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A Christmas Wish (standard:romance, 1408 words)
Author: SareAdded: Dec 01 2001Views/Reads: 2653/1854Story vote: 0.00 (0 votes)
A family's hopes to be reunited at Christmas.

Anne knew he would call at 10:30.  At half-past seven she tucked the
baby into her infant seat and went to the back door to call the 
children.  It was still snowing lightly, but the wind seemed finally to 
have died down. 

The children came in laughing, stamping the snow off of their boots and
crowding into the kitchen.  The girls shook their heads to dislodge the 
snowflakes from their long curls, and the boys tossed their wet socks 
and mittens in the general direction of the sink. 

Anne hovered over them, helping with buttons, zippers, straps.  She
kissed each of the children on the cheek and sent them upstairs to get 
ready for bed.  She collected the baby and followed them up the stairs, 
smiling as she heard the girls whispering to each other. 

The boys burst into their room, John ducking just in time as Taylor’s
sweater flew over his head.  The girls entered their room more quietly, 
and Anne came in behind them.  She laid the baby on Alexandra’s bed and 
helped both Alex and Samantha out of their overalls and into their 
nightgowns.  Then she picked up the baby again and brought all five 
children downstairs for cocoa and cookies before bringing them back up 
to brush their teeth and go to bed.  It was December 23rd. 

The girls get tucked in first.  Letting Alex hold the baby, Anne lifted
Samantha into the top bunk and tucked the covers around her, snuggling 
her securely into bed.  Leaning down, she pressed her lips to Alex’s 
forehead and tucker her in, too, holding the baby with one arm. 

Then into the boys’ room.  Laughing, Anne pulled John out of Taylor’s
bed and pushed him to his own.  She bent to kiss Taylor and then to 
kiss John.  Holding the baby securely under her left arm, she went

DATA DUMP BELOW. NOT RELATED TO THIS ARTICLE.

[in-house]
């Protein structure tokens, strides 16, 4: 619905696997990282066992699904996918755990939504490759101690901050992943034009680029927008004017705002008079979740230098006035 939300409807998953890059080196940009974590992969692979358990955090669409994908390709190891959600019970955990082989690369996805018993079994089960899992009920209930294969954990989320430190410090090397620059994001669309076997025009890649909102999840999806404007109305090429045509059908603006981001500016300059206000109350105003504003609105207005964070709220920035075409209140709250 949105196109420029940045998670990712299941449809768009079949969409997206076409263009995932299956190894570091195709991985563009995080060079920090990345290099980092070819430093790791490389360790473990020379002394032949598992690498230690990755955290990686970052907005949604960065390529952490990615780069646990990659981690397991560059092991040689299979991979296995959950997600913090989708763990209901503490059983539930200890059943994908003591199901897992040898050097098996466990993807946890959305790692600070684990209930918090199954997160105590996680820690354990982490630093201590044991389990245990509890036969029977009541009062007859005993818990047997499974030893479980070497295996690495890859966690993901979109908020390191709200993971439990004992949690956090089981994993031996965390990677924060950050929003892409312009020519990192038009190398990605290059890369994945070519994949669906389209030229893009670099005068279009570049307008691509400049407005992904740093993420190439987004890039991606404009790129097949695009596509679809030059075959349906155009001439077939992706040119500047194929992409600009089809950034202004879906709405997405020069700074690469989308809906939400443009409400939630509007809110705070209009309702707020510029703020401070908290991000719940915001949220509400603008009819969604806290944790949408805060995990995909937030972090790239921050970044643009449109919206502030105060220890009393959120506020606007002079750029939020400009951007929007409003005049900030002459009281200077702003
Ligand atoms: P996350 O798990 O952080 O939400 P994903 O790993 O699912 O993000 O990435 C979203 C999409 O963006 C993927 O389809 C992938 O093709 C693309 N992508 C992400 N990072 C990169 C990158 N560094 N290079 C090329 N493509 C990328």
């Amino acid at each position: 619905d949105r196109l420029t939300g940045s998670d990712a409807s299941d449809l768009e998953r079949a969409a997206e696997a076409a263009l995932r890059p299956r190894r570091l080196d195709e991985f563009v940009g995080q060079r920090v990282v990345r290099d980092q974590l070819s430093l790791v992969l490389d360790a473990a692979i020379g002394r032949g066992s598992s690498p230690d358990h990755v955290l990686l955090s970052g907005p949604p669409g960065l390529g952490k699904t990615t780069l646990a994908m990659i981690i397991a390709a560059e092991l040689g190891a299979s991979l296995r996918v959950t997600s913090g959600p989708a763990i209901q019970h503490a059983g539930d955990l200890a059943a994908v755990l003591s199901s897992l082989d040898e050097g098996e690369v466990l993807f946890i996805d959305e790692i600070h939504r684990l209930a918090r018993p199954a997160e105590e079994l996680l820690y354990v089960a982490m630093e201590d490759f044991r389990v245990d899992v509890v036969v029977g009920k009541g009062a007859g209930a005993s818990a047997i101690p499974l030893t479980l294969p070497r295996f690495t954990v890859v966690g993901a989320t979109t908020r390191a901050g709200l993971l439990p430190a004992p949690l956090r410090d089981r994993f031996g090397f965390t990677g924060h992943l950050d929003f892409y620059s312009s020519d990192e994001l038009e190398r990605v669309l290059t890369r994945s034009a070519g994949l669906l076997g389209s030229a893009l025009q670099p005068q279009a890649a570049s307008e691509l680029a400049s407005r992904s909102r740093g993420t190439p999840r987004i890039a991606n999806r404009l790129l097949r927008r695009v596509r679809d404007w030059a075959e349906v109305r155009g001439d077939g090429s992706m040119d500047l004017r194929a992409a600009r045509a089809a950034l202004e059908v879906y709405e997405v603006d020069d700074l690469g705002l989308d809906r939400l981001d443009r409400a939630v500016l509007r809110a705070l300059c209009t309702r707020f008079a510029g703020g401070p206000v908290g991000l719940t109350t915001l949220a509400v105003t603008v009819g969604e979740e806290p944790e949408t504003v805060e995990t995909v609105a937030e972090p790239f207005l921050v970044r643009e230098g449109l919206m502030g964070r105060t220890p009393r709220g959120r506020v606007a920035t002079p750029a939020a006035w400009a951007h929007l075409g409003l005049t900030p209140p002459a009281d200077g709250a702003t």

through the house checking the locks on the windows and doors and 
turning out the lights.  She set the baby down only briefly, while she 
hung the children’s coats and snowpants in the closet, and set their 
mittens on the rack to dry.  The baby cooed at her from her infant 

Finally, at nearly nine o’clock, Anne made her way up the stairs, baby
in her arms.  She went into her room and lit her favourite lamp, the 
one Robert had given her as a moving-in present.  She’d laughed when he 
gave it to her: he was moving in, too, why had be brought her a 
present?  He’d only smiled.  This light is a symbol of my love for you, 
he’d told her.  It will never fail to ignite, it will always shine for 
you.  Every month he had changed the bulb, faithfully, without fail.  
These last six months, she’d changed the bulb religiously, on the first 
of every month.  The light always shone when she was in her bedroom. 

Sitting down in the rocking chair, Anne brought the baby to her breast. 
Putting her head back, she relaxed for a few minutes.  She looked down 
at the baby, singing softly to her.  “Are you almost finished, 
Colette?” she whispered to her.  “Have you had enough, angel?”  The 
three-month-old was fast asleep.  Anne gently laid her down in the 
cradle next to the bed and went in to have a bath. 

It was a quarter past ten when she came back into the bedroom, rubbing
her short hair with a towel and checking the time.  She finished 
combing her hair and rubbing lotion on her legs and went around 
checking on the children before climbing into bed, propped against the 
head of the bed by several pillows.  Colette whimpered slightly in her 
sleep, and Anne looked over at her to make sure she was asleep.  At 
10:29 she held the telephone in her lap and waited for it to ring. 

When it did, she lifted it from its cradle almost before the first ring
had begun.  “Hello.” 

“Annie.... God it’s so nice to hear your voice.”  She immediately
dismissed the funny crackle that accompanied his voice.  She’d gotten 
used to it by now. 

“Rob... I miss you so much.” 

“How are the children?” he asked. 

“They’re fine.  They’ve built snowmen in the backyard and had me take
photos to show you.  They borrowed your old school scarves and my 

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